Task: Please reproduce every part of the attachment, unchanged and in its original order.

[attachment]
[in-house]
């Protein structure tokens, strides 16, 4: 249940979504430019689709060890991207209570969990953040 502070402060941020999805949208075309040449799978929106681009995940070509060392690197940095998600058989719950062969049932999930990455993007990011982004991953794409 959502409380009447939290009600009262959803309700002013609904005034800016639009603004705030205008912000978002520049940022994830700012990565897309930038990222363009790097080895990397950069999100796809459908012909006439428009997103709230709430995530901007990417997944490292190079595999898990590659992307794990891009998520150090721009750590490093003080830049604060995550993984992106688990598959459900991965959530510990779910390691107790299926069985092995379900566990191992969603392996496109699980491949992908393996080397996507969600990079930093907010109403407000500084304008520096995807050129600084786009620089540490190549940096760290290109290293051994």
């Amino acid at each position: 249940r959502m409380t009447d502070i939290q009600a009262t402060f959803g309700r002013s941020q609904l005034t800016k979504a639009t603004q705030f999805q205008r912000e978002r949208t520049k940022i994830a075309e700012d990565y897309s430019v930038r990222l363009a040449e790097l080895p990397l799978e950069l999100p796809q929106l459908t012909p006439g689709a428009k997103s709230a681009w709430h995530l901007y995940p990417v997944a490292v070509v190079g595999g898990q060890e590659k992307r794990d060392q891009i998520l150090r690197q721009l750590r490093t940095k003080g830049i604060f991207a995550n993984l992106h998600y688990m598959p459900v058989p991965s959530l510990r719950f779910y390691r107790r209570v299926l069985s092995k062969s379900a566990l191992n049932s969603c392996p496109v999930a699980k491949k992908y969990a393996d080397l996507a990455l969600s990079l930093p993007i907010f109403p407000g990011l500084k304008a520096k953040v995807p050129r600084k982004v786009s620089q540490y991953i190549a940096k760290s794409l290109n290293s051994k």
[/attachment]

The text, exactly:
[in-house]
């Protein structure tokens, strides 16, 4: 249940979504430019689709060890991207209570969990953040 502070402060941020999805949208075309040449799978929106681009995940070509060392690197940095998600058989719950062969049932999930990455993007990011982004991953794409 959502409380009447939290009600009262959803309700002013609904005034800016639009603004705030205008912000978002520049940022994830700012990565897309930038990222363009790097080895990397950069999100796809459908012909006439428009997103709230709430995530901007990417997944490292190079595999898990590659992307794990891009998520150090721009750590490093003080830049604060995550993984992106688990598959459900991965959530510990779910390691107790299926069985092995379900566990191992969603392996496109699980491949992908393996080397996507969600990079930093907010109403407000500084304008520096995807050129600084786009620089540490190549940096760290290109290293051994």
């Amino acid at each position: 249940r959502m409380t009447d502070i939290q009600a009262t402060f959803g309700r002013s941020q609904l005034t800016k979504a639009t603004q705030f999805q205008r912000e978002r949208t520049k940022i994830a075309e700012d990565y897309s430019v930038r990222l363009a040449e790097l080895p990397l799978e950069l999100p796809q929106l459908t012909p006439g689709a428009k997103s709230a681009w709430h995530l901007y995940p990417v997944a490292v070509v190079g595999g898990q060890e590659k992307r794990d060392q891009i998520l150090r690197q721009l750590r490093t940095k003080g830049i604060f991207a995550n993984l992106h998600y688990m598959p459900v058989p991965s959530l510990r719950f779910y390691r107790r209570v299926l069985s092995k062969s379900a566990l191992n049932s969603c392996p496109v999930a699980k491949k992908y969990a393996d080397l996507a990455l969600s990079l930093p993007i907010f109403p407000g990011l500084k304008a520096k953040v995807p050129r600084k982004v786009s620089q540490y991953i190549a940096k760290s794409l290109n290293s051994k």